There is no such thing as political independence. The concept of independence is properly restricted to the realm of a person’s mind. A man’s thoughts, wishes, desires can be independent – of the judgements of other people. Like all virtues independence applies to individuals, not to a collective. And like many other such concepts, this one too has been stolen by collectivists to disguise their true goals. What the Indian political leaders fought for was not independence – of any kind. What they fought for was sovereignty – the state of affairs when a country is governed by people of the same race, religion or culture that have historically occupied it. There is nothing particularly desirable about sovereignty as such. Some of the most oppressive places in the world to live in suffer from sovereignty. It does not matter whether a country is governed by natives or not. What matters is the system of government.

The proper socio-political goal is freedom, not some meaningless independence or a tyrannical sovereignty. Freedom to believe and express one’s ideas – without being censored by the government or by thugs (M.F. Hussain); freedom to marry the person of one’s choice – without being murdered by one’s family or community (honor killings); freedom to develop a technology and market it – without having to buy the rights to do so (3g auction); freedom to buy land and use it for any purpose – without having to rely on the government (Tata Nano); freedom to contract with people on mutually agreeable terms – without being tied by labor laws; freedom to spend one’s money as one chooses – without having it confiscated for subsidies and hand-outs; freedom to run a school – without having to declare it as a non-profit; freedom to start a political party – without having to swear by socialism…

When will India become free? I am not holding my breath (remember the lemon and chillies?). And I am not going to celebrate “independence” day either.

The scope of free will

I was debating the issue of anarchy and was directed to this article (pdf) by Prof. Moshe Kroy which highlights some fundamental differences between Rand’s philosophy and Rothbard’s including the scope of free will.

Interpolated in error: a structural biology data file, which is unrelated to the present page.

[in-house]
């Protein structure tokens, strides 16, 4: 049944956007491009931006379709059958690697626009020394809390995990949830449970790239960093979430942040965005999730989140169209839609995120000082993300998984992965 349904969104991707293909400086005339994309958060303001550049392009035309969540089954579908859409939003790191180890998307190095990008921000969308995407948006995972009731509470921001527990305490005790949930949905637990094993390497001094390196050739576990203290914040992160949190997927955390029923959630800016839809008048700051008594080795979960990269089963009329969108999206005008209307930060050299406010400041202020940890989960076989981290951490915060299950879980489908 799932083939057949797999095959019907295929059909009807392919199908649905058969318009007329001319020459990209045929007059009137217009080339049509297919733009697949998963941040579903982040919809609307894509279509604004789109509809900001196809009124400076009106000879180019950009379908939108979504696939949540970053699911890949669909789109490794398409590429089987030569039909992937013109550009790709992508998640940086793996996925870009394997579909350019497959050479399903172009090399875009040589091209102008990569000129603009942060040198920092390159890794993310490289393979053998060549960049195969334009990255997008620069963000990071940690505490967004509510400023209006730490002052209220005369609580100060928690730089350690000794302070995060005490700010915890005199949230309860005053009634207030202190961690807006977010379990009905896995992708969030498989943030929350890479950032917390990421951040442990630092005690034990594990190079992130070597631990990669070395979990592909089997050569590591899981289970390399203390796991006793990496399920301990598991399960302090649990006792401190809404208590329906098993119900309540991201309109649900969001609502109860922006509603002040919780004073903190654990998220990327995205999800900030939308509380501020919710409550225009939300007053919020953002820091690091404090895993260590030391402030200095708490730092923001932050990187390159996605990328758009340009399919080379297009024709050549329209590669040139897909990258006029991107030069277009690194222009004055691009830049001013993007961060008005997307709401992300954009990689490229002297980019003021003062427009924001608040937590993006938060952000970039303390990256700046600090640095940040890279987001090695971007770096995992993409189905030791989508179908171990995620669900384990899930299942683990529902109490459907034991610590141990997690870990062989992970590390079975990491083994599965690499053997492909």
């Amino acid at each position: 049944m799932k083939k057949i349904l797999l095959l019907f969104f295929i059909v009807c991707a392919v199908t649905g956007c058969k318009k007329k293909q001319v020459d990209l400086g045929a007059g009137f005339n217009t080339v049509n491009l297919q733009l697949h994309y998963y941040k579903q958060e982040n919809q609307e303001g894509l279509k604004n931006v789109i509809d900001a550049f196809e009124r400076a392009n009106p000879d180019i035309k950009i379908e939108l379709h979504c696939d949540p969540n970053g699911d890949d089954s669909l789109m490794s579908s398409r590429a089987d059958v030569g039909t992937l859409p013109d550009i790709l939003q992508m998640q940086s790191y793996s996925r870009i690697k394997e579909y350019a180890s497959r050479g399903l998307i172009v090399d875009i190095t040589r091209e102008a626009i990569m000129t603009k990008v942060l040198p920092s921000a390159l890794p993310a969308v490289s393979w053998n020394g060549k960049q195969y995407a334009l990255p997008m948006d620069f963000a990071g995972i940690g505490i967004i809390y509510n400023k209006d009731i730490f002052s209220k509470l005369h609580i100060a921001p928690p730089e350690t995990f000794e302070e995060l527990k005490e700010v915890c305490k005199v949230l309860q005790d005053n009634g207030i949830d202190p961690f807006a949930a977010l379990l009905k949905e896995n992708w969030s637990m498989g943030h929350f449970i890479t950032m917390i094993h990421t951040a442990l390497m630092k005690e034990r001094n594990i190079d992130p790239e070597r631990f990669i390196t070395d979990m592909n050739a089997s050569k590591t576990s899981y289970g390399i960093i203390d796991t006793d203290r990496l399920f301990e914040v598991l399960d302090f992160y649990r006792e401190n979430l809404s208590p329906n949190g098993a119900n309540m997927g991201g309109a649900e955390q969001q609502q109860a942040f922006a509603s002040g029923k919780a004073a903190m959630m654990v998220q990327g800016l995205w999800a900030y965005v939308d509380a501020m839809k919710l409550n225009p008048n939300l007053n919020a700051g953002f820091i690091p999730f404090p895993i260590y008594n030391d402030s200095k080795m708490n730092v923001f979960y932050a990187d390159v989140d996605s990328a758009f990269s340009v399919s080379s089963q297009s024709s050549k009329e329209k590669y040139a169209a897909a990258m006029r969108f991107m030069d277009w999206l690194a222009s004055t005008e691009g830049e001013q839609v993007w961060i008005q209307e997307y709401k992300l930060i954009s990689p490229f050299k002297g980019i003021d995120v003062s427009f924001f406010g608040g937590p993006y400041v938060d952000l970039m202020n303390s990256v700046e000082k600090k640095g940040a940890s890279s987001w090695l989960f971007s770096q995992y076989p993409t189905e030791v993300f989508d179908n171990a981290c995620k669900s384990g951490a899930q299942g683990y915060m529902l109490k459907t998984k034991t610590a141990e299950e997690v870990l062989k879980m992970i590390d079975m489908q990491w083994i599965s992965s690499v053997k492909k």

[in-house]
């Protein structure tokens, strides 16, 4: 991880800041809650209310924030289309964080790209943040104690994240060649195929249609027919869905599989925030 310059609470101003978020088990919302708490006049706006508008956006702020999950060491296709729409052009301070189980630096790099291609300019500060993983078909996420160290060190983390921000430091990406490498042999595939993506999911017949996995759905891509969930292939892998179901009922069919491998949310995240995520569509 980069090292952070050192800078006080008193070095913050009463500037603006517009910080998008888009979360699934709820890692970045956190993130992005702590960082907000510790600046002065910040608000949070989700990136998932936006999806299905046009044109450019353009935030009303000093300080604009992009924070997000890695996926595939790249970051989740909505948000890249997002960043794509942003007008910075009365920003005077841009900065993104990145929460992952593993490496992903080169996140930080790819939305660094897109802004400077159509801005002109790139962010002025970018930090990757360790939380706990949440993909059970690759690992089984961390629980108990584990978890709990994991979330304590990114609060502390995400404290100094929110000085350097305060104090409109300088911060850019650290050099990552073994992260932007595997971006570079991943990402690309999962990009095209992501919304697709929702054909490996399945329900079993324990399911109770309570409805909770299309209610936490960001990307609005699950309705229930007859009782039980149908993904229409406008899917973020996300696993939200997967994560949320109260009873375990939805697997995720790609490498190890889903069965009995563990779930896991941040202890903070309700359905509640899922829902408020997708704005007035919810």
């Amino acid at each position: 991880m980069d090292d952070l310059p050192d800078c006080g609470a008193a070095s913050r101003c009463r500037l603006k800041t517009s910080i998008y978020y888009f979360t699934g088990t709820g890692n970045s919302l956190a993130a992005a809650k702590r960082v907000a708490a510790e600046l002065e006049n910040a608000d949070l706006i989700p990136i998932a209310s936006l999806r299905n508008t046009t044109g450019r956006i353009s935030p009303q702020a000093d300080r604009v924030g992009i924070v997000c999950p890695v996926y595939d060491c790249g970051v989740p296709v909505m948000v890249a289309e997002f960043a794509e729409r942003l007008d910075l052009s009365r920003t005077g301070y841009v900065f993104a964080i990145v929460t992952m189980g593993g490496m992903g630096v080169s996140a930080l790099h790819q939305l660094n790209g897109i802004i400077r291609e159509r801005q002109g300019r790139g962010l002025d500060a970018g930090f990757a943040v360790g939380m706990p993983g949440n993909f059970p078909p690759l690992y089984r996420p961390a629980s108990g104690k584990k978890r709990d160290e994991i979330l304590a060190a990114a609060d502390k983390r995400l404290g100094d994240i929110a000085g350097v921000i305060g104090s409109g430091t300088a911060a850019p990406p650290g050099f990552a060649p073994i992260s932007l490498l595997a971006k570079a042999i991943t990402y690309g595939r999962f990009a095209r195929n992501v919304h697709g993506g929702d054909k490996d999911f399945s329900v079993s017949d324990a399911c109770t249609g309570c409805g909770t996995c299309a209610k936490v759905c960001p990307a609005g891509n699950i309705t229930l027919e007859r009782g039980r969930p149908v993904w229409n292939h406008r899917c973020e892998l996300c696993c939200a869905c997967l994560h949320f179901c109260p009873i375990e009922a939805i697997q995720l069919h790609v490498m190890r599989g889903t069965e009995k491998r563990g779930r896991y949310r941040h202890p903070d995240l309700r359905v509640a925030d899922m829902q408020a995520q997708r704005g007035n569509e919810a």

According to Rand’s theory of human freedom, man’s only fundamental freedom, the sole domain in which he is capable of being a “first cause”, the only realm where he can exercise absolutely unpre-determined choice, is his own consciousness. Man’s basic choice is between identifying the facts of reality through an act of consciousness, and evading the knowledge of these facts. This freedom does not extend to man’s decisions and actions: Your decisions and actions are the necessary product of your values and premises, Rand claims.

Rothbard’s theory of man, however, assumes another dimension of freedom in man: the freedom to make decisions, to originate action. For Rothbard values, and their hierarchy, are not the product of perception alone, though, clearly, his writing implies that awareness of the facts is highly relevant to your choice of values.

In Rand’s words (also look at the related concept of focus)

That which you call your soul or spirit is your consciousness, and that which you call “free will” is your mind’s freedom to think or not, the only will you have, your only freedom, the choice that controls all the choices you make and determines your life and your character.

In any hour and issue of his life, man is free to think or to evade that effort. Thinking requires a state of full, focused awareness. The act of focusing one’s consciousness is volitional. Man can focus his mind to a full, active, purposefully directed awareness of reality—or he can unfocus it and let himself drift in a semiconscious daze, merely reacting to any chance stimulus of the immediate moment, at the mercy of his undirected sensory-perceptual mechanism and of any random, associational connections it might happen to make.

Psychologically, the choice “to think or not” is the choice “to focus or not.”
(Emphasis mine)

I am not quoting Rothbard because I have not read his works. Aristotle The Geek has directed me to this article by Rothbard but the focus of that article is more on refuting determinism than the scope of free will.

How does one decide which theory is correct? The existence of a choice to focus or not (ranging from no focus to full focus) is immediately available to introspection. When I am solving a difficult problem, I am consciously choosing to be fully focused. When I try to go to sleep, I consciously suspend my focus. But does free will extend beyond that? Am I free to choose the object of my focus or the subject of my thoughts? Am I free to choose the outcome of my thoughts? I don’t think so.

Firstly, there are occasions when I get distracted. This is an indication – though not a proof – that I lack control over the object of my focus. There are occasions when I want to stop thinking about something but cannot. This is an indication – again not a proof – that I lack control over the subject of my thoughts. There exist such things as mental habits and character. These concepts would surely be meaningless if I were free to choose the outcome of my thoughts.

Secondly (and less importantly), one can apply Occam’s razor. The freedom of choice to focus is necessary to explain human behavior. It is also sufficient. Why assume a greater freedom without evidence – especially when free will sits uncomfortably with known physical theories? And until we discover physical theories that can explain free will, I don’t think this issue can be proved either way.

On these grounds, I agree with Rand’s position.

How is this relevant to anarchy? I will deal with that in a separate post.

Contradictory ideas